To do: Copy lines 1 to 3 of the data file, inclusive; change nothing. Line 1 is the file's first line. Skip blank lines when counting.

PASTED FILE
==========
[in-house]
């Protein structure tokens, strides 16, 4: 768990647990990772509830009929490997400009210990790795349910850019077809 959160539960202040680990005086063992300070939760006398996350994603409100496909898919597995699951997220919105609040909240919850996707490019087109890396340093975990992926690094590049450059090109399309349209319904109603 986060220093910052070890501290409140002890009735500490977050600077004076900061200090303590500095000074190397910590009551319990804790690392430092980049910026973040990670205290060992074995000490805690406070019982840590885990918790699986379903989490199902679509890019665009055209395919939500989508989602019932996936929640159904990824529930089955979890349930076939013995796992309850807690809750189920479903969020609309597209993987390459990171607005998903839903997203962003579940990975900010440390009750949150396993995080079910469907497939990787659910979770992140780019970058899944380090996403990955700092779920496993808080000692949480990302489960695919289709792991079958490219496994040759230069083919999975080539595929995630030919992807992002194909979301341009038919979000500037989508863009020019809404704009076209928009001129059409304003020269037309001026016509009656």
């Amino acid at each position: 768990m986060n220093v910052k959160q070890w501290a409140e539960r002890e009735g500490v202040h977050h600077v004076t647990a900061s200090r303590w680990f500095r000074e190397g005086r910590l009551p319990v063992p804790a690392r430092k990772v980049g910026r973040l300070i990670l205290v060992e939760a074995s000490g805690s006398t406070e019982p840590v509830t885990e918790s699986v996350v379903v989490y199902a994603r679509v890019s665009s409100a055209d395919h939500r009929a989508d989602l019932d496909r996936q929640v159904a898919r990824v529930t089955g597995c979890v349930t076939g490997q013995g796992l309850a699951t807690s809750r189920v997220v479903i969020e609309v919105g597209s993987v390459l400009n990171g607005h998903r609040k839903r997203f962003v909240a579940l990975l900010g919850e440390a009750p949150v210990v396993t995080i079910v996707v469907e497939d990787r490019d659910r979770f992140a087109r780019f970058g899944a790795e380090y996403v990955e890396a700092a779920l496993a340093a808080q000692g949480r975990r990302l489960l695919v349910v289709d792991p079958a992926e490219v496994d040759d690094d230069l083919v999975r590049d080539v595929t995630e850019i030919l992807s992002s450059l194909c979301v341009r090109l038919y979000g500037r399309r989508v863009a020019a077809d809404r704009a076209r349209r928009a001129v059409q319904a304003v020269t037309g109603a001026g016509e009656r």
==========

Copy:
[in-house]
């Protein structure tokens, strides 16, 4: 768990647990990772509830009929490997400009210990790795349910850019077809 959160539960202040680990005086063992300070939760006398996350994603409100496909898919597995699951997220919105609040909240919850996707490019087109890396340093975990992926690094590049450059090109399309349209319904109603 986060220093910052070890501290409140002890009735500490977050600077004076900061200090303590500095000074190397910590009551319990804790690392430092980049910026973040990670205290060992074995000490805690406070019982840590885990918790699986379903989490199902679509890019665009055209395919939500989508989602019932996936929640159904990824529930089955979890349930076939013995796992309850807690809750189920479903969020609309597209993987390459990171607005998903839903997203962003579940990975900010440390009750949150396993995080079910469907497939990787659910979770992140780019970058899944380090996403990955700092779920496993808080000692949480990302489960695919289709792991079958490219496994040759230069083919999975080539595929995630030919992807992002194909979301341009038919979000500037989508863009020019809404704009076209928009001129059409304003020269037309001026016509009656």
């Amino acid at each position: 768990m986060n220093v910052k959160q070890w501290a409140e539960r002890e009735g500490v202040h977050h600077v004076t647990a900061s200090r303590w680990f500095r000074e190397g005086r910590l009551p319990v063992p804790a690392r430092k990772v980049g910026r973040l300070i990670l205290v060992e939760a074995s000490g805690s006398t406070e019982p840590v509830t885990e918790s699986v996350v379903v989490y199902a994603r679509v890019s665009s409100a055209d395919h939500r009929a989508d989602l019932d496909r996936q929640v159904a898919r990824v529930t089955g597995c979890v349930t076939g490997q013995g796992l309850a699951t807690s809750r189920v997220v479903i969020e609309v919105g597209s993987v390459l400009n990171g607005h998903r609040k839903r997203f962003v909240a579940l990975l900010g919850e440390a009750p949150v210990v396993t995080i079910v996707v469907e497939d990787r490019d659910r979770f992140a087109r780019f970058g899944a790795e380090y996403v990955e890396a700092a779920l496993a340093a808080q000692g949480r975990r990302l489960l695919v349910v289709d792991p079958a992926e490219v496994d040759d690094d230069l083919v999975r590049d080539v595929t995630e850019i030919l992807s992002s450059l194909c979301v341009r090109l038919y979000g500037r399309r989508v863009a020019a077809d809404r704009a076209r349209r928009a001129v059409q319904a304003v020269t037309g109603a001026g016509e009656r």